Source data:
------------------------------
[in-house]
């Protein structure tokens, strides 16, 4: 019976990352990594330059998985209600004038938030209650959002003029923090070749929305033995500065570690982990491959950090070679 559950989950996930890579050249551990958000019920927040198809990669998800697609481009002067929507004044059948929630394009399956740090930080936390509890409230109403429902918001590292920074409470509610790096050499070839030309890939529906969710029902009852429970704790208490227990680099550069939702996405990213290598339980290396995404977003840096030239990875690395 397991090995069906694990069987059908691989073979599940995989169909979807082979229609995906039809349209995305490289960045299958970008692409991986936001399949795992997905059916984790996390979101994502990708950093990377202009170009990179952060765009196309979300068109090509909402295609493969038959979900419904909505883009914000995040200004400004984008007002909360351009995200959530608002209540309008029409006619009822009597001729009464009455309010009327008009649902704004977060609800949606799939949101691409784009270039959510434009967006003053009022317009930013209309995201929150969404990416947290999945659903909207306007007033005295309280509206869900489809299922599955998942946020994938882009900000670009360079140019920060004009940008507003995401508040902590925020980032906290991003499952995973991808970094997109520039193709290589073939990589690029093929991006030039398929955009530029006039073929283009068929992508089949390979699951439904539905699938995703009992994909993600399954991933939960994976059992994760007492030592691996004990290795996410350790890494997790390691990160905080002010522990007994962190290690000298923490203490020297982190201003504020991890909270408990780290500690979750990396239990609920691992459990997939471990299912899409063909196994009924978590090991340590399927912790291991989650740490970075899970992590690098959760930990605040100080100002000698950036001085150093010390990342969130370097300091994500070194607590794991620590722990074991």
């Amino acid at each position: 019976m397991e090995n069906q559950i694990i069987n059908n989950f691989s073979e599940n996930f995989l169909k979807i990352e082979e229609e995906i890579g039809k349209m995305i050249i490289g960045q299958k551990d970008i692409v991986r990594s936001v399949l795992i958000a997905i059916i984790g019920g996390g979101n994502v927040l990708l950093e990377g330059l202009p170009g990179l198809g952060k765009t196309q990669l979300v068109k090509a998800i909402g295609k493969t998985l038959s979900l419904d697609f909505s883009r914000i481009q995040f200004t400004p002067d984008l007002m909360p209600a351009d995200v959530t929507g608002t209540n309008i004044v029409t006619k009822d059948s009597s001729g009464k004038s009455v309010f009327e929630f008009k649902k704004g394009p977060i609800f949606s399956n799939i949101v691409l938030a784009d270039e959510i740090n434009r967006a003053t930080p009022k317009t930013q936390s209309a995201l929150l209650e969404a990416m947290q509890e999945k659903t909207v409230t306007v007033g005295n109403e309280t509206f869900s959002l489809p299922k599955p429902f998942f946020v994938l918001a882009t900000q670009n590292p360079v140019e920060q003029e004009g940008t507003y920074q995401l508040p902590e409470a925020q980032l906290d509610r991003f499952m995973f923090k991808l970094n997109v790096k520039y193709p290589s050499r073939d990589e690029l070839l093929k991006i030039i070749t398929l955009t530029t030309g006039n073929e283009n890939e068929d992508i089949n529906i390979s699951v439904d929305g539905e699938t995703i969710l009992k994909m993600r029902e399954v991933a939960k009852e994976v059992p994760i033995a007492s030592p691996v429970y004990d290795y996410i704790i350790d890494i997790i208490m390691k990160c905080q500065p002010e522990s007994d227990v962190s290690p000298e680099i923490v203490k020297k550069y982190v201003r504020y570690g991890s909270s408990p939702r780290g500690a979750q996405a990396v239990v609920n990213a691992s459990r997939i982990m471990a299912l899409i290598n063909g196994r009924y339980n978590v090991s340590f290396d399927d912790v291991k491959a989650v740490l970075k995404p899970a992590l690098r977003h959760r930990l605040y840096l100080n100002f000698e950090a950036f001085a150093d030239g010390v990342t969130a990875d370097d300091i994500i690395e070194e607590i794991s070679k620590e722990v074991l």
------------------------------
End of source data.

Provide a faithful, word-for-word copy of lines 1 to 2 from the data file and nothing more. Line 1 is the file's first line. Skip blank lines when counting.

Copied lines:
[in-house]
């Protein structure tokens, strides 16, 4: 019976990352990594330059998985209600004038938030209650959002003029923090070749929305033995500065570690982990491959950090070679 559950989950996930890579050249551990958000019920927040198809990669998800697609481009002067929507004044059948929630394009399956740090930080936390509890409230109403429902918001590292920074409470509610790096050499070839030309890939529906969710029902009852429970704790208490227990680099550069939702996405990213290598339980290396995404977003840096030239990875690395 397991090995069906694990069987059908691989073979599940995989169909979807082979229609995906039809349209995305490289960045299958970008692409991986936001399949795992997905059916984790996390979101994502990708950093990377202009170009990179952060765009196309979300068109090509909402295609493969038959979900419904909505883009914000995040200004400004984008007002909360351009995200959530608002209540309008029409006619009822009597001729009464009455309010009327008009649902704004977060609800949606799939949101691409784009270039959510434009967006003053009022317009930013209309995201929150969404990416947290999945659903909207306007007033005295309280509206869900489809299922599955998942946020994938882009900000670009360079140019920060004009940008507003995401508040902590925020980032906290991003499952995973991808970094997109520039193709290589073939990589690029093929991006030039398929955009530029006039073929283009068929992508089949390979699951439904539905699938995703009992994909993600399954991933939960994976059992994760007492030592691996004990290795996410350790890494997790390691990160905080002010522990007994962190290690000298923490203490020297982190201003504020991890909270408990780290500690979750990396239990609920691992459990997939471990299912899409063909196994009924978590090991340590399927912790291991989650740490970075899970992590690098959760930990605040100080100002000698950036001085150093010390990342969130370097300091994500070194607590794991620590722990074991």